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Showing posts from April, 2014

kite.

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"K is for Kite."

Little kids know all about kites, but you rarely see kids actually flying kites these days. At least not in the city. On Sunday night we took a stroller ride around the neighborhood. It's how we kill time during the evening witching hour. It's how we keep the girls content while burning Jasper's energy. It's how we entertain our neighbors who sit outside enjoying retirement with whiskey and cigars. Bastards.

We were a few blocks from home when we ran into a gaggle of boys - cousins all trying to fly a cheap kite behind a bike. Jasper was enthralled and we watched for over an hour. Most of the time was spent untangling the string or throwing sticks at a tree to get it down. Adults would drive and bike by, remembering their own childhood antics and joyfully offering to help. But the boys refused politely each time. This was their kite, their adventure.

This may have been the first real kite in Jasper's world, which seemed a bit pathetic. So…

tomb.

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I used to see new moms pushing strollers on long walks and think, "Wow. She is brave and awake and rocking this." But then I became one of those stroller ladies and realized it's quite the opposite. We are stir crazy and lonely and desperate for sunshine. We are tired of people always touching us, so we put our spawn into strollers and push them down the street - a metaphor for the space and freedom we desire.

It is also true that traffic and earbuds make it nearly impossible to hear that one of your children isn't enjoying the stroller ride. Thus, you continue strolling for your own sake, pretending everyone is having a ball.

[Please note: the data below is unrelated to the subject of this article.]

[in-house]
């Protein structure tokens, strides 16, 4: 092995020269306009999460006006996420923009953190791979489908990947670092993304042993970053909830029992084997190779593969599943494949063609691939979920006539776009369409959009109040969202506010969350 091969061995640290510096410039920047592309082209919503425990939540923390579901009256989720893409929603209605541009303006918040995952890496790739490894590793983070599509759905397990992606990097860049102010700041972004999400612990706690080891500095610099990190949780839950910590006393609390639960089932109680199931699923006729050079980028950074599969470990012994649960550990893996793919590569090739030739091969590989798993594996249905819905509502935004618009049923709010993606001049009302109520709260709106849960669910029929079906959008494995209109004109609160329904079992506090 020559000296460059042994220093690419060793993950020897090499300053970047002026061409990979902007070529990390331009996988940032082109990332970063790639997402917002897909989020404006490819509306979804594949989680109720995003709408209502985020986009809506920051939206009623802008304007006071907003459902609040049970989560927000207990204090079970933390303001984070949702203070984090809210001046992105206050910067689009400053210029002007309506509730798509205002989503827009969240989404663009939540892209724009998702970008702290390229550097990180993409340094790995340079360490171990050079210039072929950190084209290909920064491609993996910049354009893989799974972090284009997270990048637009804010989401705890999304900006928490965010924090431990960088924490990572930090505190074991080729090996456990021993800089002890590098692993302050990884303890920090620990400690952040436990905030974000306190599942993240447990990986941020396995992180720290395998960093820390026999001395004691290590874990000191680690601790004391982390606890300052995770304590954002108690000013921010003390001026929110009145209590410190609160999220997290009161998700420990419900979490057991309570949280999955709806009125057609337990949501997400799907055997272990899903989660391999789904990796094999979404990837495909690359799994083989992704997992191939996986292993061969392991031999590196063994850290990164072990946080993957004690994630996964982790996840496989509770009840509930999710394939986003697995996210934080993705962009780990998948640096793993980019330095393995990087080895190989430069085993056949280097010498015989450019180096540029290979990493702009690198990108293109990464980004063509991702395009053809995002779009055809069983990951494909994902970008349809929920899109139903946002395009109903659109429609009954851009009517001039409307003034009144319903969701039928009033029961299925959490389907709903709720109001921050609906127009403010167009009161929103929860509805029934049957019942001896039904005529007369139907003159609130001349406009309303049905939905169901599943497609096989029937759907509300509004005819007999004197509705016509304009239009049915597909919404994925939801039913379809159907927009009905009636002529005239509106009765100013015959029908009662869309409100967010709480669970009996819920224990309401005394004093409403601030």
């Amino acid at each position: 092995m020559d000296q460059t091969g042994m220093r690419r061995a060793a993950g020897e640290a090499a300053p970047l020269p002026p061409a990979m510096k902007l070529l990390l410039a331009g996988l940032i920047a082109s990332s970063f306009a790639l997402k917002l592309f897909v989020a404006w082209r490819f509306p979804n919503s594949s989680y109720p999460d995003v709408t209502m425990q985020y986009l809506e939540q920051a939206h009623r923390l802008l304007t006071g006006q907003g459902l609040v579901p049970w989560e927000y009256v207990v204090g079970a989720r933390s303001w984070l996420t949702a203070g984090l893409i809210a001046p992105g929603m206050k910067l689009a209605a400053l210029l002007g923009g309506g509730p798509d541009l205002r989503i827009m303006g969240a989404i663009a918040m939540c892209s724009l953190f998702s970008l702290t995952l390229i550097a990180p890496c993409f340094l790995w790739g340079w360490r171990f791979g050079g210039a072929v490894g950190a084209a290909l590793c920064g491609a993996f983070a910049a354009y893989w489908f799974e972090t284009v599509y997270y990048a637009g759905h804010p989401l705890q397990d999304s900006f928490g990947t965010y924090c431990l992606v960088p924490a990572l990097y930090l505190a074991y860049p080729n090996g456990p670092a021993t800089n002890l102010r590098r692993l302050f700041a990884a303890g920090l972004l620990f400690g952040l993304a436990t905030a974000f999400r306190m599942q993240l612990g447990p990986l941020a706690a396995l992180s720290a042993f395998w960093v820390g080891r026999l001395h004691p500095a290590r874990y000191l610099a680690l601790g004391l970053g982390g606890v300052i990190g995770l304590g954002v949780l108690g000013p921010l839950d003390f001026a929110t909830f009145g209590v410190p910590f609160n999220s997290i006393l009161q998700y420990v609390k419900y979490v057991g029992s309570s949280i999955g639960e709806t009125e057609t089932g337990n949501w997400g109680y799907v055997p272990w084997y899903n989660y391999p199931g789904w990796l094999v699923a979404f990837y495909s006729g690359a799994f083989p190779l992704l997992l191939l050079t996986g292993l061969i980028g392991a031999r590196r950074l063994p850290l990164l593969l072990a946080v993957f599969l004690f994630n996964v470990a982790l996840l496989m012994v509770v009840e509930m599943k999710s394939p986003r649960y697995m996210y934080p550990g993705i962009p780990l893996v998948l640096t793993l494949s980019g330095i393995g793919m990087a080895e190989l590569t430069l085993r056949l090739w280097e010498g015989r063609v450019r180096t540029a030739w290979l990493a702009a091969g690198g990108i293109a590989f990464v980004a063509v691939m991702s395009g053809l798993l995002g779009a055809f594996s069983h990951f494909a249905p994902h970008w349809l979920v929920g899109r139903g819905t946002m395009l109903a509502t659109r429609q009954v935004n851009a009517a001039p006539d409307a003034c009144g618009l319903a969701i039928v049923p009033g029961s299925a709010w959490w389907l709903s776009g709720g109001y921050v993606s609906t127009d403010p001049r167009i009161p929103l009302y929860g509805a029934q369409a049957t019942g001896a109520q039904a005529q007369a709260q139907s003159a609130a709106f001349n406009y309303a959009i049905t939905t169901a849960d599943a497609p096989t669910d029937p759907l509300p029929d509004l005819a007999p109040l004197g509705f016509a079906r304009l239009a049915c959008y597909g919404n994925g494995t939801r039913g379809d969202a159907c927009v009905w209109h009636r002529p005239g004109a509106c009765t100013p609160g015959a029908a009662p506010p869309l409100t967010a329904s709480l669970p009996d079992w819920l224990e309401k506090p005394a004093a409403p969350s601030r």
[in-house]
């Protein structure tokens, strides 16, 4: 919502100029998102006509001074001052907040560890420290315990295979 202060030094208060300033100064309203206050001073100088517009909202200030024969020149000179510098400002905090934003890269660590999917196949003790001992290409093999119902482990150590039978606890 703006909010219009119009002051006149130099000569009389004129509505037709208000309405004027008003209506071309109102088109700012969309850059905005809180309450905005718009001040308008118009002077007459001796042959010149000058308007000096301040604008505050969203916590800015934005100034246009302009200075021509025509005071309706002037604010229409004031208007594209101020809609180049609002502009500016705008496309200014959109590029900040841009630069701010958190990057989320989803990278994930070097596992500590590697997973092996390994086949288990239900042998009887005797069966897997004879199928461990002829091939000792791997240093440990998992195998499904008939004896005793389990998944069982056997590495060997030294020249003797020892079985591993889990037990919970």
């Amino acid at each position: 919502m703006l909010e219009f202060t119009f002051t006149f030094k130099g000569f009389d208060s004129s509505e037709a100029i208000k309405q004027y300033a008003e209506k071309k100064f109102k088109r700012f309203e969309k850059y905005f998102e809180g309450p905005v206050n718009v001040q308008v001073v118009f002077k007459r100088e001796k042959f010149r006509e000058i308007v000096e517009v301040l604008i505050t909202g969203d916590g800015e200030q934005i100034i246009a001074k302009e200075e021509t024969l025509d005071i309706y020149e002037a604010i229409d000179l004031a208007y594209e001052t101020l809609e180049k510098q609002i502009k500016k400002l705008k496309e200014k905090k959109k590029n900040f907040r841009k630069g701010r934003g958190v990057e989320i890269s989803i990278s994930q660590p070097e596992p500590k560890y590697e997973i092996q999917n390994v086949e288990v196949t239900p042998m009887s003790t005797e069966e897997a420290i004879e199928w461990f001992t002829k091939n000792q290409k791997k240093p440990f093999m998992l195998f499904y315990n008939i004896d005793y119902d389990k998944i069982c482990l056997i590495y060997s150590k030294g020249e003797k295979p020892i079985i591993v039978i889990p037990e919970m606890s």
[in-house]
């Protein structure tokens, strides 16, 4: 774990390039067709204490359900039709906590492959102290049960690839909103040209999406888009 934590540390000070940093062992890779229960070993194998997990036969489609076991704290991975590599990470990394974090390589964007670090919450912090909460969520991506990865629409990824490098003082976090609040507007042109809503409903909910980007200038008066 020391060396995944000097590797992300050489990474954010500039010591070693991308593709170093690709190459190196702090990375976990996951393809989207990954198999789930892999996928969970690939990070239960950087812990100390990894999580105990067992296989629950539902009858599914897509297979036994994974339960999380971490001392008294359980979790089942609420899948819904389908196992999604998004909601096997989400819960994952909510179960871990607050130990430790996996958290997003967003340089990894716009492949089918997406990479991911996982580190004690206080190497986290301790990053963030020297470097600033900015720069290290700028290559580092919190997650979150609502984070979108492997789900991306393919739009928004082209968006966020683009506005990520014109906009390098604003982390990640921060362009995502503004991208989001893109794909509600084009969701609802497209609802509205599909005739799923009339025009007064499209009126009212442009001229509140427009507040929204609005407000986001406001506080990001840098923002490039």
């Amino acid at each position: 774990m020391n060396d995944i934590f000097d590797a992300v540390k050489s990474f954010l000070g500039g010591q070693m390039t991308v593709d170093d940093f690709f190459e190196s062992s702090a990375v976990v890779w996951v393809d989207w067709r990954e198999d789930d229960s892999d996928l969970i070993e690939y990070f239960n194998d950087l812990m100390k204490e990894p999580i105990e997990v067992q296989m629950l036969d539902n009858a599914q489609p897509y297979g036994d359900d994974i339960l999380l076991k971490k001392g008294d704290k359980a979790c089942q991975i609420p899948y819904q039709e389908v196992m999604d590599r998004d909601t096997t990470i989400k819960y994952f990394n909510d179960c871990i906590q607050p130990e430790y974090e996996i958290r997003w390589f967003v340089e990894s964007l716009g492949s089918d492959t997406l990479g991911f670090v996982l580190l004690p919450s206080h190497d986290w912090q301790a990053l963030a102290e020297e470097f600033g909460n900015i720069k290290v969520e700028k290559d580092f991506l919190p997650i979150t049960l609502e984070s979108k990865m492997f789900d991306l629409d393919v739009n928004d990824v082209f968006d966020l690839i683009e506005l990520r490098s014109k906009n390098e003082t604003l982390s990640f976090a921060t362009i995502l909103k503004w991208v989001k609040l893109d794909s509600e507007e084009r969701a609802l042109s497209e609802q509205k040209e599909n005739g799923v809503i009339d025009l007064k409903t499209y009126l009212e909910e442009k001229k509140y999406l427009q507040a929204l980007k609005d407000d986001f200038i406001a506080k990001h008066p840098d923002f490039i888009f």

When they're all bundled up, I have a hard time telling these two apart. Little noses peer out from their fuzzy tombs. They are safe and warm, being transformed into someone new at every moment. They are my Easter hymns.

The den at my house has been my winter tomb. I am usually on the couch holding a baby or two, changing a diaper or two, p…

melting.

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On Saturday Minnesota started melting. Matt and I wrestled the girls into front carriers and Jasper put on his rain boots. We set off on a short walk, racing and puddle jumping around our sunny neighborhood.

For ten blocks, we were very good at this three-kid-thing. We laughed a lot, our toes got wet, and those driving by thought we were downright adorable.

I spend so much of my time cooped up these days giving each girl half of what they need, leaning into family and friends brave/bored/kind enough to help, and declaring to Jasper that he has "two choices". (This conversation has the power to unleash or compose a meltdown, but I never know which until I'm standing in the midst of his emotional puddle.)

I am experiencing my own meltdown in these first weeks of twin-dom. I am watching the sacred cow of my expectations, hormones, and needs being melted down into the biggest puddle at all. I stare at it dripping and pooling, hopeful that it will be remolded and fired into …